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      https://www.ias.ac.in/article/fulltext/jess/129/0190

    • Keywords

       

      Land-use changes; evaluation; hydrological responses; SWAT model; Longtan basin.

    • Abstract

       

      Compared to climate change, land-use changes were the main driving factors to short-term hydrological variety. To evaluate land-use types variation and quantify its hydrological impact, this paper identified the temporal-spatial features and simulated the hydrological process of different land-use types over the last two decades (1990–2010) based on the soil and water assessment tool (SWAT). Meanwhile, the possible influence of land-use changes on streamflow in the next 30 years (2020–2050) was also considered. Results indicated that (1) land-use types mainly constituted of forest land, grassland and cultivated land, which had the largest decreasing rate of 17.34 km$^{2}$/10a. At the same time, inter-conversion mainly conducted among the main land-use types and had a similar transfer structure for these two sub-periods (1990–2000, 2000–2010) during 1990–2010, with a more dramatic transformation in 2000–2010. (2) Simulated annual and monthly surface runoff did not vary greatly from 1990 to 2010 and presented a relatively uniform monthly distribution. At the same time, the increased vegetation coverage (forest land and grassland) can not only reduce surface runoff but also prevent peak flood with increasing and decreasing steeply. (3) Finally, hydrological variability to the future land-use change will not be intensive, which possibly related to the undeveloped regional economic and insignificant human activities. But it also needed some measures to maintain a balanced nature, such as the soil and water conservation measures and returning cultivated land to forest land and grassland.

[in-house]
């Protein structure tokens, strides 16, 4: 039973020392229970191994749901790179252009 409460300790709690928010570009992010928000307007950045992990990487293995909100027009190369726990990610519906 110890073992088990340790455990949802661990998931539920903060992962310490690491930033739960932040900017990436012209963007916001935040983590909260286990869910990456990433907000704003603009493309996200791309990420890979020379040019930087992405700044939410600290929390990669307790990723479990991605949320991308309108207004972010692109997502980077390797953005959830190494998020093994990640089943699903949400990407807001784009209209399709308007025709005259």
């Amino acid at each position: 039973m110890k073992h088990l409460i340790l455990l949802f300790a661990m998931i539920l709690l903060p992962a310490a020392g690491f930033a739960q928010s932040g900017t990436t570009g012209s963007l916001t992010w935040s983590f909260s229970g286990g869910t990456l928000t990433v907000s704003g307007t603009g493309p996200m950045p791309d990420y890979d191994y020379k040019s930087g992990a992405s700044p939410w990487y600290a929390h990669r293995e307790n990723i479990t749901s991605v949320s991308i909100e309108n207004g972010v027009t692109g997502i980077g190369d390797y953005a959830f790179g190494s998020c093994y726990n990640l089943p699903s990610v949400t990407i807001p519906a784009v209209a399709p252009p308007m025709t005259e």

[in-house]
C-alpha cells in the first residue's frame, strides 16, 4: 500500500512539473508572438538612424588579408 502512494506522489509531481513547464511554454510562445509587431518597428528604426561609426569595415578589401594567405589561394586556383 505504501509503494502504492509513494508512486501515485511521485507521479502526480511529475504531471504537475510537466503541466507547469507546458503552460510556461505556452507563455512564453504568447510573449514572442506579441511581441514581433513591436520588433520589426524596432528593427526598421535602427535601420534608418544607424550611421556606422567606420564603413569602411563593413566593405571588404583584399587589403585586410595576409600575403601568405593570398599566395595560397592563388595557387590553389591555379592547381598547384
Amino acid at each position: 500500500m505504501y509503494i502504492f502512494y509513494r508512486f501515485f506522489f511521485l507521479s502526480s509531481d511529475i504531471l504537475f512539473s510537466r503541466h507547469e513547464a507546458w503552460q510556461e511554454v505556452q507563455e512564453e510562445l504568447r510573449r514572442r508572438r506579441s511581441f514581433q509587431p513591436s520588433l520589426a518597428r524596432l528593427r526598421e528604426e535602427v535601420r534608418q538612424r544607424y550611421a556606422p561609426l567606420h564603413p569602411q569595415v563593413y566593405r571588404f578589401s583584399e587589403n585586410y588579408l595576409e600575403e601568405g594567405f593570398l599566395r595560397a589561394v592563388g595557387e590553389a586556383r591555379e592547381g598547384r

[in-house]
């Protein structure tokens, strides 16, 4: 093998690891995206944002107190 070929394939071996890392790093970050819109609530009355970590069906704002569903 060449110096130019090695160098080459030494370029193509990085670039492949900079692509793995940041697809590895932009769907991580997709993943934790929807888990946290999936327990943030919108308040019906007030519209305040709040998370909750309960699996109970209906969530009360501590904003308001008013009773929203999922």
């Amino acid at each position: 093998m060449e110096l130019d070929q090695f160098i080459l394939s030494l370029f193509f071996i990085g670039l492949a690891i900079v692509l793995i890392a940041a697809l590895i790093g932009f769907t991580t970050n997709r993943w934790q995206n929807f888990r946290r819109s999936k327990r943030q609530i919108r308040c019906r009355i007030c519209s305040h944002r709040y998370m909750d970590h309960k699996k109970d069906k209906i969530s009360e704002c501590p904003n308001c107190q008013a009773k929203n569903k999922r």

$\bf{Highlights}$

      $\bullet$Identifying land-use variation characteristics from 1990 to 2010.

      $\bullet$Calibrating and validating a satisfactory soil and water assessment tool (SWAT) for surface runoff simulation.

      $\bullet$Quantifying the hydrological response to the past land-use change.

      $\bullet$Predicting how different land-use scenarios affected streamflow.

      $\bullet$Experiment in the karstic basin, which is lack of related research.

    • Author Affiliations

       

      GUIYAN MO1 YONGXIANG ZHANG2 YA HUANG3 CHONGXUN MO3 QING YANG3

      1. College of Computer and Information, Hohai University, Nanjing 211 100, China.
      2. School of Management Science and Engineering, Guangxi University of Finance and Economics, Nanning 530 003, China.
      3. College of Civil and Architectural Engineering, Guangxi University, Nanning 530 004, China.
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    • Supplementary Material

       
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